The concept and recipe stays the same, but you can make a few different variations:
- Use a different type of orange: rather than blood oranges, try cara cara oranges or tangelos. Any small orange will work well here!
- Use other citrus fruits: throw in some other citrus! Dried lime or lemon slices are also beautiful and can be used in a very similar way to dried oranges.
- Add some chocolate: these slices are edible! If you want to make them more decadent, try dipping them in dark chocolate.
What to do with Dried Sliced Oranges
Blood oranges are great as a hostess gift or decoration. You can also string them together to make a decorative garland, or use them to garnish a cocktail (like this Blood Orange Old Fashioned)!
If you're not using a mandoline, you'll need a very sharp knife and a cutting board.
Once the oranges are dried, you can keep them for up to a year! Store dried sliced oranges in an airtight container or bag, and pull them out whenever you need. If you're making these for decorations (like a garland), it's very likely that you'll be able to keep that garland and use it again next year!
The only issue with storing dried sliced oranges is if they're not completely dried. If there is still any moisture in the slices, that will turn to mold.
Make these at the beginning of the holiday season and then you'll have them on hand for the next few months! They're great to give as a hostess gift, garnish up a cockail, make a decorative garland, or decorate your table.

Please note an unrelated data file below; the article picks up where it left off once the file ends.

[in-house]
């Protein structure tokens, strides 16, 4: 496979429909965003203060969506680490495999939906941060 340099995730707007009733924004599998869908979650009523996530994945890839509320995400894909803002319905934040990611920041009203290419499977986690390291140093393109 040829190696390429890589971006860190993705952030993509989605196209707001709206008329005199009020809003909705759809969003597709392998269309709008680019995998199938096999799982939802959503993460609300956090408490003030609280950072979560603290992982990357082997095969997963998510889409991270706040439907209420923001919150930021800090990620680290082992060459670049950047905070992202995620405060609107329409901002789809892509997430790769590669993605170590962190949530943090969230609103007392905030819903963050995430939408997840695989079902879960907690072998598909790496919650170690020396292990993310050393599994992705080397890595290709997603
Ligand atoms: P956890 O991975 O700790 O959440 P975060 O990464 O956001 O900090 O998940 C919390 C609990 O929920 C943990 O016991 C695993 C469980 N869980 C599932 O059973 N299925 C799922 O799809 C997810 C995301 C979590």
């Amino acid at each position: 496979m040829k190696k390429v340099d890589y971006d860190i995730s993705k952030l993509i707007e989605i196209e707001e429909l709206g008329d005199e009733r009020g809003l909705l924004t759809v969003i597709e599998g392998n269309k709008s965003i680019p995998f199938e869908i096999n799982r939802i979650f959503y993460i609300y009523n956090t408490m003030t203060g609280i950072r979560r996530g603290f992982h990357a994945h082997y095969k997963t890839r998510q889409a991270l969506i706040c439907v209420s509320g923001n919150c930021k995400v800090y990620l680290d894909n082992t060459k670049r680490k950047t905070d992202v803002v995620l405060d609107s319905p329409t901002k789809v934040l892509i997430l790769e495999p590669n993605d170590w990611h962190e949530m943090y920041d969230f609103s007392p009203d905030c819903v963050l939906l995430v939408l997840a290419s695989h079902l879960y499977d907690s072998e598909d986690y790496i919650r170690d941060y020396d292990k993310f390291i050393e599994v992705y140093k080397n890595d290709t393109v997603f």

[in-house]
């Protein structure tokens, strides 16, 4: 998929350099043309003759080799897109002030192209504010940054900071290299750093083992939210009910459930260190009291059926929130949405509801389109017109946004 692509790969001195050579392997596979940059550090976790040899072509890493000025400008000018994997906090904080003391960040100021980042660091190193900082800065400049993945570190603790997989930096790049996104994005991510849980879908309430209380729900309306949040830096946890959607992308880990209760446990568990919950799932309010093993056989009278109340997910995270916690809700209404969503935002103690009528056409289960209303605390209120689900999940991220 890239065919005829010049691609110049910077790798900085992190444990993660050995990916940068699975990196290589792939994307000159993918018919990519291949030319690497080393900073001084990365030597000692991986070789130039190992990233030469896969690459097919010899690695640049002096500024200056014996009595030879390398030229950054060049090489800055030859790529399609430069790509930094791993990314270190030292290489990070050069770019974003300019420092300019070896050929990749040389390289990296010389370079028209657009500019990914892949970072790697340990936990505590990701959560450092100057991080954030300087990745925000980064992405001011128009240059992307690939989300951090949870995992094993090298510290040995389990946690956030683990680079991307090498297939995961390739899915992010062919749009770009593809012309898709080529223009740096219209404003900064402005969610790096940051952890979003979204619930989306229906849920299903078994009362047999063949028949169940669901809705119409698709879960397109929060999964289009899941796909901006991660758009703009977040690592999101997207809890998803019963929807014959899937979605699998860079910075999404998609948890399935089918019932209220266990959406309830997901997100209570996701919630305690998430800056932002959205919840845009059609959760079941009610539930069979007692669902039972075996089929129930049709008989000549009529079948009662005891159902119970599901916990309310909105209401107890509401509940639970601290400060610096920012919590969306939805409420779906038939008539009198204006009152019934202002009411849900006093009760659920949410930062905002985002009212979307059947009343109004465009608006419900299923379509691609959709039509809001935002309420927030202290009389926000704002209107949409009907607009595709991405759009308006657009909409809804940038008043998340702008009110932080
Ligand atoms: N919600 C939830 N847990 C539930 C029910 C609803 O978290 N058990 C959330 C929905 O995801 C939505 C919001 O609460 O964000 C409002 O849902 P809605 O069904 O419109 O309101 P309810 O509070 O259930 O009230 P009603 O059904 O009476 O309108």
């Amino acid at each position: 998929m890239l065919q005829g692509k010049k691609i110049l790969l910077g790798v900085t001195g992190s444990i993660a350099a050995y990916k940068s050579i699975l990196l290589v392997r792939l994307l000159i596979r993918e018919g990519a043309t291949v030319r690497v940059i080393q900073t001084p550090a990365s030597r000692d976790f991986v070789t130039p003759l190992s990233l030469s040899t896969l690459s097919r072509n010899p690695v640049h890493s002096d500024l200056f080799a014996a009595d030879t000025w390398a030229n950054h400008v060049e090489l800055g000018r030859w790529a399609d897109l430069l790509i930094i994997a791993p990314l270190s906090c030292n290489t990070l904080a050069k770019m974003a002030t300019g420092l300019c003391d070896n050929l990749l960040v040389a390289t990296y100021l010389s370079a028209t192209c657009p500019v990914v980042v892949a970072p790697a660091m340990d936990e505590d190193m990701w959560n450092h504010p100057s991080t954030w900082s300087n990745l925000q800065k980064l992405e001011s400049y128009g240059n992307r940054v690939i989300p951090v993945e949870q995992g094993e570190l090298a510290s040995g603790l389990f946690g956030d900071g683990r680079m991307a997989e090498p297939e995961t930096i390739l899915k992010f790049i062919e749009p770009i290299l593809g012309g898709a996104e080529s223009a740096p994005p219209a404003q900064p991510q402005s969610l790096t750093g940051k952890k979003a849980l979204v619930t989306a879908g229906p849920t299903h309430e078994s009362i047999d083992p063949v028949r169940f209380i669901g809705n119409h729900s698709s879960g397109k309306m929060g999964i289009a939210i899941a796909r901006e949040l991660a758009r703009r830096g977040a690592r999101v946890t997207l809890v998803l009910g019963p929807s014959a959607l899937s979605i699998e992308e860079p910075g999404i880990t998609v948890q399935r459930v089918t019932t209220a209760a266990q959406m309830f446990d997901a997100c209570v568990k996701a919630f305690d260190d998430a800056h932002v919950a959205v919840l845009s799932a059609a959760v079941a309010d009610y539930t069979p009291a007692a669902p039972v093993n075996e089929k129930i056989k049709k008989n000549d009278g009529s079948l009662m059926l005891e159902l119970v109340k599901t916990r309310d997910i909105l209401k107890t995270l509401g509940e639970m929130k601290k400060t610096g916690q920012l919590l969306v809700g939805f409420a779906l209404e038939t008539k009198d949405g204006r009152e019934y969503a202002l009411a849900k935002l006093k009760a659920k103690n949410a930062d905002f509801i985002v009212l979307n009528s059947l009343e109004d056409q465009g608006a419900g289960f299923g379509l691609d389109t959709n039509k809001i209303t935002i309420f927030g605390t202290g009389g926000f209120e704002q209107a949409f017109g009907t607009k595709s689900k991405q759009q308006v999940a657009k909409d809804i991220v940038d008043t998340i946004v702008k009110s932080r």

Yes. The key here is to use small oranges (or other citrus fruits). If you use large oranges, it will still work, but you will quickly run out of space on your baking sheets for drying.
If you're slicing your oranges too thin, they will start to fall apart while slicing. Increase the size of your slice. You can also pop them in the freezer for about an hour to help the orange firm up (without completely freezing) before slicing.
They're great as a hostess gift, to garnish a cocktail, to make a garland, or to decorate a table. They're completely edible as well, so enjoy them as a treat!
If your orange slices are thicker, they will take longer to dry. Typically the drying time in the oven is 2-4 hours, but check every 30 minutes to flip them and see how they're doing! If they need more time because they were very thick slices, go for it!
Yes, the orange slices will shrink as they dry.
Dried Sliced Oranges
- 3-4 blood oranges sliced to 4-5mm
- Preheat oven to 200°F. Line two baking sheets with parchment paper and set aside.
- Thoroughly wash the oranges. Use a mandoline or sharp knife to cut the oranges in approximately 3-4mm slices. (See notes above if your oranges are soft).
- Carefully blot the oranges with a paper towel to remove excess liquid.
- Spread the oranges on the prepared baking sheets. The oranges may be touching, but should not be overlapping.
- Bake for 2-4 hours, turning every 30 minutes, until completely dried and crisp to the touch.
- Let cool, then store in an airtight container.